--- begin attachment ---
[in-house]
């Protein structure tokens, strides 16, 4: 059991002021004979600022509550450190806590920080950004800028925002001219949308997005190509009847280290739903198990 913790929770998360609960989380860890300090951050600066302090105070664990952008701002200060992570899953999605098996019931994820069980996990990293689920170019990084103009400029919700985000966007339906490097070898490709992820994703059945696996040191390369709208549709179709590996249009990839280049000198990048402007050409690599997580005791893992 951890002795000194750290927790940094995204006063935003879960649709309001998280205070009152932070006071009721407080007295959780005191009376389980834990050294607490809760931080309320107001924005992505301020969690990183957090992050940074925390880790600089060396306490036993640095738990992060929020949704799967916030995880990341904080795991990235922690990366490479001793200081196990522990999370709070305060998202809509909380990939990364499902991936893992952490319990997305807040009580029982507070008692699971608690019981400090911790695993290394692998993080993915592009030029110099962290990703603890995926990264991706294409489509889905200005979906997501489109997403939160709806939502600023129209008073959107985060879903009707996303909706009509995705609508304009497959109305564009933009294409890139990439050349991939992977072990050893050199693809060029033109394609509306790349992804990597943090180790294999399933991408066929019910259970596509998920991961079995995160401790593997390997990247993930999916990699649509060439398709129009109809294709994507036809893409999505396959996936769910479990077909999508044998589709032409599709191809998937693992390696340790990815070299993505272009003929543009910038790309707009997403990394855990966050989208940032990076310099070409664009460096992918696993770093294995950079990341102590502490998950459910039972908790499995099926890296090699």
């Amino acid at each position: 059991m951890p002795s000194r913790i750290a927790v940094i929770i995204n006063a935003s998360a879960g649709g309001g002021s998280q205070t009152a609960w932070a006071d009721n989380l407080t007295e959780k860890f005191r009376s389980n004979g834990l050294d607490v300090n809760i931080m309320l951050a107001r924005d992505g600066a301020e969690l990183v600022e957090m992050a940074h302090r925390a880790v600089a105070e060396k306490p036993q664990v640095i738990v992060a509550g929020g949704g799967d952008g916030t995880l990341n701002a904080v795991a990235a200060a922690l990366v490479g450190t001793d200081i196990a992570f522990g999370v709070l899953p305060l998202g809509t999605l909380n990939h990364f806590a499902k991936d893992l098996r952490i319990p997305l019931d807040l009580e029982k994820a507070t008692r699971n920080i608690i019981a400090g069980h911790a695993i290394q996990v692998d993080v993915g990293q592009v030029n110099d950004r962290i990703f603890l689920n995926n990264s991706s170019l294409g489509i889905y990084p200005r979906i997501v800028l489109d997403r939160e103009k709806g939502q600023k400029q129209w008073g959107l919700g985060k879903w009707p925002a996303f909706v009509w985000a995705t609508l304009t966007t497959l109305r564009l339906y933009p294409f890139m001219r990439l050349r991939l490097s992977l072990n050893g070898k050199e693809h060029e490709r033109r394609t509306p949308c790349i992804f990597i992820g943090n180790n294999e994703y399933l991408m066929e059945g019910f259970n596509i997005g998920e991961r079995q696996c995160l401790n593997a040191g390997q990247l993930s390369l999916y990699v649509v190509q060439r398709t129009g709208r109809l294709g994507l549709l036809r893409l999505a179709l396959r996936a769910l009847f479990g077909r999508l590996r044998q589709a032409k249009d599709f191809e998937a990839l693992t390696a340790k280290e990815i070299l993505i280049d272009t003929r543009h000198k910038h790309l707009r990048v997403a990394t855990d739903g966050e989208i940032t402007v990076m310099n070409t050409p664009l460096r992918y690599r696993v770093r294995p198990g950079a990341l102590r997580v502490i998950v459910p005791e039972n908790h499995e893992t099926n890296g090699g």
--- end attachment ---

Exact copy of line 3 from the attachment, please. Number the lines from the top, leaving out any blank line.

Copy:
């Amino acid at each position: 059991m951890p002795s000194r913790i750290a927790v940094i929770i995204n006063a935003s998360a879960g649709g309001g002021s998280q205070t009152a609960w932070a006071d009721n989380l407080t007295e959780k860890f005191r009376s389980n004979g834990l050294d607490v300090n809760i931080m309320l951050a107001r924005d992505g600066a301020e969690l990183v600022e957090m992050a940074h302090r925390a880790v600089a105070e060396k306490p036993q664990v640095i738990v992060a509550g929020g949704g799967d952008g916030t995880l990341n701002a904080v795991a990235a200060a922690l990366v490479g450190t001793d200081i196990a992570f522990g999370v709070l899953p305060l998202g809509t999605l909380n990939h990364f806590a499902k991936d893992l098996r952490i319990p997305l019931d807040l009580e029982k994820a507070t008692r699971n920080i608690i019981a400090g069980h911790a695993i290394q996990v692998d993080v993915g990293q592009v030029n110099d950004r962290i990703f603890l689920n995926n990264s991706s170019l294409g489509i889905y990084p200005r979906i997501v800028l489109d997403r939160e103009k709806g939502q600023k400029q129209w008073g959107l919700g985060k879903w009707p925002a996303f909706v009509w985000a995705t609508l304009t966007t497959l109305r564009l339906y933009p294409f890139m001219r990439l050349r991939l490097s992977l072990n050893g070898k050199e693809h060029e490709r033109r394609t509306p949308c790349i992804f990597i992820g943090n180790n294999e994703y399933l991408m066929e059945g019910f259970n596509i997005g998920e991961r079995q696996c995160l401790n593997a040191g390997q990247l993930s390369l999916y990699v649509v190509q060439r398709t129009g709208r109809l294709g994507l549709l036809r893409l999505a179709l396959r996936a769910l009847f479990g077909r999508l590996r044998q589709a032409k249009d599709f191809e998937a990839l693992t390696a340790k280290e990815i070299l993505i280049d272009t003929r543009h000198k910038h790309l707009r990048v997403a990394t855990d739903g966050e989208i940032t402007v990076m310099n070409t050409p664009l460096r992918y690599r696993v770093r294995p198990g950079a990341l102590r997580v502490i998950v459910p005791e039972n908790h499995e893992t099926n890296g090699g």